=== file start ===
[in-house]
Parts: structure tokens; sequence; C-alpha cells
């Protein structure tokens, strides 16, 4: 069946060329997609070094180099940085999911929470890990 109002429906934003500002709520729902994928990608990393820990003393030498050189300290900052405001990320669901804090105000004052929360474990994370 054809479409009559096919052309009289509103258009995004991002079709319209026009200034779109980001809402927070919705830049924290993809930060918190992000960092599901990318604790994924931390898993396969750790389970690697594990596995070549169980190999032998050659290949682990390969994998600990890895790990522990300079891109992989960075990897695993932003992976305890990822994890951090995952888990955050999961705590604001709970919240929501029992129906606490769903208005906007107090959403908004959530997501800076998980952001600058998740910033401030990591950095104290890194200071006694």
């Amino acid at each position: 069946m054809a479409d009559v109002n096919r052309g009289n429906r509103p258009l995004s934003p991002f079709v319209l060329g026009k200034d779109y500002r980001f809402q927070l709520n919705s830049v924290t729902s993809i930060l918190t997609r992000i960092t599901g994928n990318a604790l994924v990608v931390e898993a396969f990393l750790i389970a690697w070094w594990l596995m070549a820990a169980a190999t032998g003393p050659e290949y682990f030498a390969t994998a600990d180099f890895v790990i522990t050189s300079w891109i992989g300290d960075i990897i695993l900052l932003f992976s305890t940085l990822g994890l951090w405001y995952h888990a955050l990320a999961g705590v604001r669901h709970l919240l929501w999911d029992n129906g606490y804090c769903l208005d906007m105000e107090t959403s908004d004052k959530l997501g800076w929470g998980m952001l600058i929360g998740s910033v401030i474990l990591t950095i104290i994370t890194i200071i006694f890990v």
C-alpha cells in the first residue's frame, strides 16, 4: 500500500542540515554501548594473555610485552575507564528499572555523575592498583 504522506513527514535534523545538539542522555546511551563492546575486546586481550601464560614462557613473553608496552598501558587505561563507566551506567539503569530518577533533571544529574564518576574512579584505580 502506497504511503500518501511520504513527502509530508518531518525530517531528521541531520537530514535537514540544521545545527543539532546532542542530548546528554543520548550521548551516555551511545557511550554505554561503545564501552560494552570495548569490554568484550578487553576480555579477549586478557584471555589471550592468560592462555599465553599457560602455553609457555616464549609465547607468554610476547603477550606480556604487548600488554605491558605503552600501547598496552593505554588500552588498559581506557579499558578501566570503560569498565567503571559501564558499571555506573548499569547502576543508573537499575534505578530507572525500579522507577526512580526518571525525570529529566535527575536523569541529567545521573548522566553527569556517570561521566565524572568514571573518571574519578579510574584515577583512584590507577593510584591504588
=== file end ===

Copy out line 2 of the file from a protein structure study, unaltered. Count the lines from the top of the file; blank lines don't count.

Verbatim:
Parts: structure tokens; sequence; C-alpha cells